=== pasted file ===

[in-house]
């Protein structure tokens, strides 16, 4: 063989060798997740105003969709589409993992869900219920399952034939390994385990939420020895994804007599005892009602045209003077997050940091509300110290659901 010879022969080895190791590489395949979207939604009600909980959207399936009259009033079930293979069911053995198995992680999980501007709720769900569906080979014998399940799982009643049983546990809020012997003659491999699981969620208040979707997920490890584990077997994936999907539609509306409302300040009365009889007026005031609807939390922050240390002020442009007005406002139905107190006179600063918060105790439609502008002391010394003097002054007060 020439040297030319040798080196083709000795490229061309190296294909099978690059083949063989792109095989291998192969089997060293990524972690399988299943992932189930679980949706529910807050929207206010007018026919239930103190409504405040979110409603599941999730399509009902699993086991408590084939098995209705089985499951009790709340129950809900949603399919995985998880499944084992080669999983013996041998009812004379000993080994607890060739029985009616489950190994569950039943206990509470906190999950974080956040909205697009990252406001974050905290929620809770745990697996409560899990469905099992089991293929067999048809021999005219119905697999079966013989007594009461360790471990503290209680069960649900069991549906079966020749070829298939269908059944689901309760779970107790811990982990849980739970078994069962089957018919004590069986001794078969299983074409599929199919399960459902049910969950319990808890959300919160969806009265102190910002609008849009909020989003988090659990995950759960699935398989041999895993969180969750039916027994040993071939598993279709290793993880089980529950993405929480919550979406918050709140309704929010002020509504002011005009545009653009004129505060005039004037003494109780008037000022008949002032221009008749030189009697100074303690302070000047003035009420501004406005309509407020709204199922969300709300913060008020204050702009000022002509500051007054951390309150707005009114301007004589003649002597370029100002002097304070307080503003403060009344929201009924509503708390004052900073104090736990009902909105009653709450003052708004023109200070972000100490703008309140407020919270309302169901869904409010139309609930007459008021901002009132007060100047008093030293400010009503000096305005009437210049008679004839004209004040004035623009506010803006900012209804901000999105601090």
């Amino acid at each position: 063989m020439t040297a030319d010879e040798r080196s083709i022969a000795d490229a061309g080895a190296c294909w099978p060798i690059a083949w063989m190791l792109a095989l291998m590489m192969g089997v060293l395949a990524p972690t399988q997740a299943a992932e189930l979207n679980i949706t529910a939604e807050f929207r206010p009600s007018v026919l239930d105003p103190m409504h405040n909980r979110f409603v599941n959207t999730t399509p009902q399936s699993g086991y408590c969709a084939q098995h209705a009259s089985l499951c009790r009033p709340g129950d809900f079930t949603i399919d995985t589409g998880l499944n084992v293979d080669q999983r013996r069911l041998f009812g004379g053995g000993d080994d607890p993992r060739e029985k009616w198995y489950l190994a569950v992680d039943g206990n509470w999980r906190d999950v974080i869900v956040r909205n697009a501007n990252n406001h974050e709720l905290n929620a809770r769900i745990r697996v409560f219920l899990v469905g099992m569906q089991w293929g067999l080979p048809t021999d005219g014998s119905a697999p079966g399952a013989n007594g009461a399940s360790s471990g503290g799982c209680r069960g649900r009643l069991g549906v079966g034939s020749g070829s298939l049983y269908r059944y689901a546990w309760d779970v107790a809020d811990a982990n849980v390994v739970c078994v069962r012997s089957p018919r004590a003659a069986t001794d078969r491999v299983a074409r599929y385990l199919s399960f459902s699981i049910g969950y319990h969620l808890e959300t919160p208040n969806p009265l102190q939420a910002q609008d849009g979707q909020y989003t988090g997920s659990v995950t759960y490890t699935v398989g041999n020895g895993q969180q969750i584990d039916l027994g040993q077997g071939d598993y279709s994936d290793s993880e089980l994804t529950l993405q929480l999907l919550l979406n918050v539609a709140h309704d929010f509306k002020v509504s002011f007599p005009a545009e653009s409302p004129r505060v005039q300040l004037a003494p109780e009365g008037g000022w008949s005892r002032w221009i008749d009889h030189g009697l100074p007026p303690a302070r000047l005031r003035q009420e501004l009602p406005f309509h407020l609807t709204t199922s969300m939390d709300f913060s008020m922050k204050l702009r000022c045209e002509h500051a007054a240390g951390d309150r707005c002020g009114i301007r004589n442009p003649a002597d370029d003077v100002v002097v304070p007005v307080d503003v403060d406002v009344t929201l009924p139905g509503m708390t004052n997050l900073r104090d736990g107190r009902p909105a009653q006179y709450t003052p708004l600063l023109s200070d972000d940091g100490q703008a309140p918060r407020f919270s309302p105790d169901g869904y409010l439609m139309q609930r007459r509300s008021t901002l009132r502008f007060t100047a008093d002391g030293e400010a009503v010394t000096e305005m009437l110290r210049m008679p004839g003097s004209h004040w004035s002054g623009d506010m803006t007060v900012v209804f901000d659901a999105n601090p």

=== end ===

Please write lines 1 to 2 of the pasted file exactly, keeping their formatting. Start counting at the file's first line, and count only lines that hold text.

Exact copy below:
[in-house]
């Protein structure tokens, strides 16, 4: 063989060798997740105003969709589409993992869900219920399952034939390994385990939420020895994804007599005892009602045209003077997050940091509300110290659901 010879022969080895190791590489395949979207939604009600909980959207399936009259009033079930293979069911053995198995992680999980501007709720769900569906080979014998399940799982009643049983546990809020012997003659491999699981969620208040979707997920490890584990077997994936999907539609509306409302300040009365009889007026005031609807939390922050240390002020442009007005406002139905107190006179600063918060105790439609502008002391010394003097002054007060 020439040297030319040798080196083709000795490229061309190296294909099978690059083949063989792109095989291998192969089997060293990524972690399988299943992932189930679980949706529910807050929207206010007018026919239930103190409504405040979110409603599941999730399509009902699993086991408590084939098995209705089985499951009790709340129950809900949603399919995985998880499944084992080669999983013996041998009812004379000993080994607890060739029985009616489950190994569950039943206990509470906190999950974080956040909205697009990252406001974050905290929620809770745990697996409560899990469905099992089991293929067999048809021999005219119905697999079966013989007594009461360790471990503290209680069960649900069991549906079966020749070829298939269908059944689901309760779970107790811990982990849980739970078994069962089957018919004590069986001794078969299983074409599929199919399960459902049910969950319990808890959300919160969806009265102190910002609008849009909020989003988090659990995950759960699935398989041999895993969180969750039916027994040993071939598993279709290793993880089980529950993405929480919550979406918050709140309704929010002020509504002011005009545009653009004129505060005039004037003494109780008037000022008949002032221009008749030189009697100074303690302070000047003035009420501004406005309509407020709204199922969300709300913060008020204050702009000022002509500051007054951390309150707005009114301007004589003649002597370029100002002097304070307080503003403060009344929201009924509503708390004052900073104090736990009902909105009653709450003052708004023109200070972000100490703008309140407020919270309302169901869904409010139309609930007459008021901002009132007060100047008093030293400010009503000096305005009437210049008679004839004209004040004035623009506010803006900012209804901000999105601090």